October 26

Analysis: Staying True to the Paris Agreement Could Hobble Booming Carbon Offset Market

By Kerstine Appunn

The booming voluntary market for CO2 emission offsets is facing a hairy double counting issue that could stop further growth in its tracks. While high-aiming businesspeople are preparing a new standard to scale the market and make it more transparent at the same time, there is growing concern that double claiming of the same emission reductions by countries where they take place and companies that finance them could harm overall climate ambition. Researchers and NGOs propose new ways of letting companies invest in energy and climate projects in the global south – without letting them use carbon credits towards their emission budgets. But others insist that only the selling and buying of actual offset credits will keep the market alive. The UN climate conference COP26 starting in Glasgow next week could bring some clarity on this – if governments can reach a decision on the infamous Article 6 of the Paris Agreement. But even with new guidance from the climate negotiators, the market will take several years to find its feet and adjust to the new rules, experts say.

Buying CO2 reductions from a project in the global south in addition to avoiding emissions from their own operations (or instead of avoiding them) is the new normal for many companies who are pursuing net-zero targets or want to sell “carbon neutral” products. The recent boom and projected growth of the carbon offset market is so considerable that some predict an undersupply of carbon credits in the near future. The potential of a “100 billion dollar” market has caught the attention of famous business people and bankers such as former governor of the Bank of England Mark Carney, who with his Taskforce on Scaling Voluntary Carbon Markets (TSVCM) wants to shape the global rules of carbon offsetting.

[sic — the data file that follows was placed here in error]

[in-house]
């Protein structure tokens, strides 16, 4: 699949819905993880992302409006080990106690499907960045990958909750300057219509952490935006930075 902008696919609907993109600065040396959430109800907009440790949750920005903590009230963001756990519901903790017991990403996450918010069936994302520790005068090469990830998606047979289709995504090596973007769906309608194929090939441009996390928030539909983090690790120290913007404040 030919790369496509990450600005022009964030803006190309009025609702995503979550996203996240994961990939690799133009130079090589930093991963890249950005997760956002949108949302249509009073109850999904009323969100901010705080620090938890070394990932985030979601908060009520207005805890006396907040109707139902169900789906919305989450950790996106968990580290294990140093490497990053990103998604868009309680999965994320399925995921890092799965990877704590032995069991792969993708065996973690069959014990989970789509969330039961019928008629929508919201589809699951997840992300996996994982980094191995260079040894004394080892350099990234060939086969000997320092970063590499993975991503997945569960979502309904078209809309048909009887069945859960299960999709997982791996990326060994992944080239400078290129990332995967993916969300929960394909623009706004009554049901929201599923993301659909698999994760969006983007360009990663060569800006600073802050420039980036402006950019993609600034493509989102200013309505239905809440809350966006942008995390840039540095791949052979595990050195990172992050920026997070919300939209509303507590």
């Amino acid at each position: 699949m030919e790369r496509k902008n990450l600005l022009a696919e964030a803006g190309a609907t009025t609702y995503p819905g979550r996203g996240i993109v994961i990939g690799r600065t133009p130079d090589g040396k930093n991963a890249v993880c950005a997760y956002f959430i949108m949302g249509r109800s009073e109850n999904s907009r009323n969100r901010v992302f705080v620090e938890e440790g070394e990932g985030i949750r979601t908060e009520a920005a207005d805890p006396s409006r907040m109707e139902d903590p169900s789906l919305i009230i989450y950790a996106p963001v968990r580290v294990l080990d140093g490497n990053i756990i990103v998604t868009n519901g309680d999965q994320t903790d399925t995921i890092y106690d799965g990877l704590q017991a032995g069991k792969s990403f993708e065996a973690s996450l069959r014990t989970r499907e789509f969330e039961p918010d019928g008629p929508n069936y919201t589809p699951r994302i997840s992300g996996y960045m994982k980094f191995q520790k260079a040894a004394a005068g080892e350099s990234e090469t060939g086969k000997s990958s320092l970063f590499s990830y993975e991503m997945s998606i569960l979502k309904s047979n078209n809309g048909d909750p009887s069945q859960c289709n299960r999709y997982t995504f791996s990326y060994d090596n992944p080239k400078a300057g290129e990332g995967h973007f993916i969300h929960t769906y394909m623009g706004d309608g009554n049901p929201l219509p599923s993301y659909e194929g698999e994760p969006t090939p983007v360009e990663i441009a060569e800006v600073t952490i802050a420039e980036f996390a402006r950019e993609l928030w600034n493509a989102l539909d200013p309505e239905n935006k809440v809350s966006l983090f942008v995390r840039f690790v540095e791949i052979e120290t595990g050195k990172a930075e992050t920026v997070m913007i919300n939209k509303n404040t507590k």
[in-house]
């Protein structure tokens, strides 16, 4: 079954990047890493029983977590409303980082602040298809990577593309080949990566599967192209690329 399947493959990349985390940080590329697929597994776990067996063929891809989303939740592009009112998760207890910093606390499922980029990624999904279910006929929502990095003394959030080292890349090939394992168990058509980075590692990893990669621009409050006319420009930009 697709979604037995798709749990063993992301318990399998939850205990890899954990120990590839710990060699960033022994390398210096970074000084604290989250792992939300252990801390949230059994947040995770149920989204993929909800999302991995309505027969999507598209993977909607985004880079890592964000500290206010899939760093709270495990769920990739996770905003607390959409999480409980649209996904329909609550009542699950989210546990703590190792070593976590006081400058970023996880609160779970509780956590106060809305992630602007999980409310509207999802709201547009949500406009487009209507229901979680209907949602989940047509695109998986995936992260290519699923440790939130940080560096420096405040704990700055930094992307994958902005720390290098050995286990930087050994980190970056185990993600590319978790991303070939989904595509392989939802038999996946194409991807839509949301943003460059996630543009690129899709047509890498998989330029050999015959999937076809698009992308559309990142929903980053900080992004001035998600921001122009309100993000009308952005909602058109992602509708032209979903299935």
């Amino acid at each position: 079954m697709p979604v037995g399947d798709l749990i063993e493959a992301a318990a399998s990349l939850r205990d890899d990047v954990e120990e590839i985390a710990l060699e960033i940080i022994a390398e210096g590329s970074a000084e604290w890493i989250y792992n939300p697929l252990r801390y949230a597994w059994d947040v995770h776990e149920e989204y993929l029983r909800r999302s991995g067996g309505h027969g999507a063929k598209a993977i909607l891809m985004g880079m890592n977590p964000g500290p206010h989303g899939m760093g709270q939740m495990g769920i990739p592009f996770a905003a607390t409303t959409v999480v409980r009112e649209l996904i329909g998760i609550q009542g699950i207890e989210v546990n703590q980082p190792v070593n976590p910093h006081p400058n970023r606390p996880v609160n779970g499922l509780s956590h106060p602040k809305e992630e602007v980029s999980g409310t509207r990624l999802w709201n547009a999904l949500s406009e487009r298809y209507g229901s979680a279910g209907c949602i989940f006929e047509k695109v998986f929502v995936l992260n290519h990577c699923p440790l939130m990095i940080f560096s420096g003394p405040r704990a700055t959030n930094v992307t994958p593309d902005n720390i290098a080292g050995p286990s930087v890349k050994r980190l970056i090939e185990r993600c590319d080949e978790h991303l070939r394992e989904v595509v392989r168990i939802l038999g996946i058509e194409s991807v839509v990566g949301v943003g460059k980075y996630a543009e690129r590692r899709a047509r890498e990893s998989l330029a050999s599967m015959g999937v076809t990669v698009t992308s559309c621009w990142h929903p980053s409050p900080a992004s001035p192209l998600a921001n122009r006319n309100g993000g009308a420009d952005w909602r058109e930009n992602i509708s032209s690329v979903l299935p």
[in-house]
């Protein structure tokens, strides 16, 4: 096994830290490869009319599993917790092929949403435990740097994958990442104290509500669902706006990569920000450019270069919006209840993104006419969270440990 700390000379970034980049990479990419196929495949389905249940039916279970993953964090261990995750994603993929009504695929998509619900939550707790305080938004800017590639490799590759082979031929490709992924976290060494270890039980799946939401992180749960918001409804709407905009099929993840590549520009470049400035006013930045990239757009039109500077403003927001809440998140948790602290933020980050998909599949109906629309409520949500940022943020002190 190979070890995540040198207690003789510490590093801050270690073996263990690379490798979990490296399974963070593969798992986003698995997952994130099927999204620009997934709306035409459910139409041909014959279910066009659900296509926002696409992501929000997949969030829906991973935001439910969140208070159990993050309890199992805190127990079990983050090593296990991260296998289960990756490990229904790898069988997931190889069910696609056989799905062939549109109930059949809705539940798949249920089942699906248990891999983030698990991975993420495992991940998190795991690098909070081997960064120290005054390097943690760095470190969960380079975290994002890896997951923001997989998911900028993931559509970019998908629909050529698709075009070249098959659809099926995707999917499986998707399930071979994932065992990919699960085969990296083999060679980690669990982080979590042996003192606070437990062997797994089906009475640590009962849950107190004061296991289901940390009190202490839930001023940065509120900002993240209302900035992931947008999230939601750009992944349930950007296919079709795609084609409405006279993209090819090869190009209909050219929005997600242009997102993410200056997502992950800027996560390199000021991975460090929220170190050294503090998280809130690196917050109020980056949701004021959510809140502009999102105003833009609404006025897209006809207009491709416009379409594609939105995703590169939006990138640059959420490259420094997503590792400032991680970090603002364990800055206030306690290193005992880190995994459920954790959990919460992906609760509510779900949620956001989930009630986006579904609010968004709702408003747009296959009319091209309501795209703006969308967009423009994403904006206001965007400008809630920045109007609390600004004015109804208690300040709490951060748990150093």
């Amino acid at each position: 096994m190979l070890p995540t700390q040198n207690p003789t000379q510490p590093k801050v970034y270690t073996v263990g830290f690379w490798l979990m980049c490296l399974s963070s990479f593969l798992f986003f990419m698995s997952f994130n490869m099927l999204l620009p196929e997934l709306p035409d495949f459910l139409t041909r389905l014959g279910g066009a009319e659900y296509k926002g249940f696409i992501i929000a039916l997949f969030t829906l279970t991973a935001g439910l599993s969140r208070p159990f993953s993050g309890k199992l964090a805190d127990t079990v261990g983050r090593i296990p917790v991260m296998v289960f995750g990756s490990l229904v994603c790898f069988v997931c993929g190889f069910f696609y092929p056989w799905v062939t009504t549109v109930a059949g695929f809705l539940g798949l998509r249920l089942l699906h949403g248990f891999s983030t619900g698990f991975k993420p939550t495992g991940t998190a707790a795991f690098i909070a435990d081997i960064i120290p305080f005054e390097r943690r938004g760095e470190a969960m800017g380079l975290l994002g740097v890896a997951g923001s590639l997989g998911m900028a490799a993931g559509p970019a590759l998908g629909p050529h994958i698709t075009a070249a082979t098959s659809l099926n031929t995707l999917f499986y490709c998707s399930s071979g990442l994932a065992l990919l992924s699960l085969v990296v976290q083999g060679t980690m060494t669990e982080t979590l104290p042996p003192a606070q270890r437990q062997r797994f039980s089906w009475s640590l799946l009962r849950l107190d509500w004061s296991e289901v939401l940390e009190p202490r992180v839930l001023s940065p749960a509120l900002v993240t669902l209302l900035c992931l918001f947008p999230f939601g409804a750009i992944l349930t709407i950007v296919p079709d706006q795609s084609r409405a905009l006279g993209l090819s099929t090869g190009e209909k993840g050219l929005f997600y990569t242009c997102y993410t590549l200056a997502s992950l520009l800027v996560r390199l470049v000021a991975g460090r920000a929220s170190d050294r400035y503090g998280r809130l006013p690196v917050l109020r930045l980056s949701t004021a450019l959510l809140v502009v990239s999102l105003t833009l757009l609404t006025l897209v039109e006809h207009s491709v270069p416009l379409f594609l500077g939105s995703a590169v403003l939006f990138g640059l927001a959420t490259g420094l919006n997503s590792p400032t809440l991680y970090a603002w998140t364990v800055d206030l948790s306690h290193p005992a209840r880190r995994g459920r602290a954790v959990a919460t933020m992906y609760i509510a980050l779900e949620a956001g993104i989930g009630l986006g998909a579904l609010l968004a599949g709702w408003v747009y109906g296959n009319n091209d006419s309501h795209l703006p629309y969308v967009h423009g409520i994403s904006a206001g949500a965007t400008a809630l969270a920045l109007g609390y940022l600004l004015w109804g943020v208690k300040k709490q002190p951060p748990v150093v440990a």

But while “compensating” emissions on the voluntary market becomes more and more mainstream, there is also recurrent and strong criticism of the practice, and with the emission accounting rules of the Paris Agreement taking hold across the globe, the entire market could lose its footing.

Photo by Steve Taylor.

Source: Clean Energy Wire (link opens in a new window)

Energy, Environment
climate change, global development, renewable energy